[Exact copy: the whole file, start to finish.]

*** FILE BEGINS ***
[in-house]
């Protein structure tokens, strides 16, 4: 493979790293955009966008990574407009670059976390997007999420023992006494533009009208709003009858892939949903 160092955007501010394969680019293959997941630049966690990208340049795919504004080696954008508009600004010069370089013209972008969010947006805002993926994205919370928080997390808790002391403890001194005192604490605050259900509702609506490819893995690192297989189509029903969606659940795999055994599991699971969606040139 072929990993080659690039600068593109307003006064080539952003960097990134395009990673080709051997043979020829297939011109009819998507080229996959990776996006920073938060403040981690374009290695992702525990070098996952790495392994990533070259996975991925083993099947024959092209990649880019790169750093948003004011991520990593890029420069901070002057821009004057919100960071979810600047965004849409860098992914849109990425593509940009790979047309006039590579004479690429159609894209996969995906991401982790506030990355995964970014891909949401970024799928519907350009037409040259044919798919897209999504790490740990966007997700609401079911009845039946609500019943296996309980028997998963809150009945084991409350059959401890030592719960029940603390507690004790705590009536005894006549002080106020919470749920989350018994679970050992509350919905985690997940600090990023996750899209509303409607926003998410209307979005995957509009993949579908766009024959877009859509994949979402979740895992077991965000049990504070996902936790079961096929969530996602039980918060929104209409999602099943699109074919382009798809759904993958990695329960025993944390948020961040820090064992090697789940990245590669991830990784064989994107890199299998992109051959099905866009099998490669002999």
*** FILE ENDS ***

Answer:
[in-house]
């Protein structure tokens, strides 16, 4: 493979790293955009966008990574407009670059976390997007999420023992006494533009009208709003009858892939949903 160092955007501010394969680019293959997941630049966690990208340049795919504004080696954008508009600004010069370089013209972008969010947006805002993926994205919370928080997390808790002391403890001194005192604490605050259900509702609506490819893995690192297989189509029903969606659940795999055994599991699971969606040139 072929990993080659690039600068593109307003006064080539952003960097990134395009990673080709051997043979020829297939011109009819998507080229996959990776996006920073938060403040981690374009290695992702525990070098996952790495392994990533070259996975991925083993099947024959092209990649880019790169750093948003004011991520990593890029420069901070002057821009004057919100960071979810600047965004849409860098992914849109990425593509940009790979047309006039590579004479690429159609894209996969995906991401982790506030990355995964970014891909949401970024799928519907350009037409040259044919798919897209999504790490740990966007997700609401079911009845039946609500019943296996309980028997998963809150009945084991409350059959401890030592719960029940603390507690004790705590009536005894006549002080106020919470749920989350018994679970050992509350919905985690997940600090990023996750899209509303409607926003998410209307979005995957509009993949579908766009024959877009859509994949979402979740895992077991965000049990504070996902936790079961096929969530996602039980918060929104209409999602099943699109074919382009798809759904993958990695329960025993944390948020961040820090064992090697789940990245590669991830990784064989994107890199299998992109051959099905866009099998490669002999």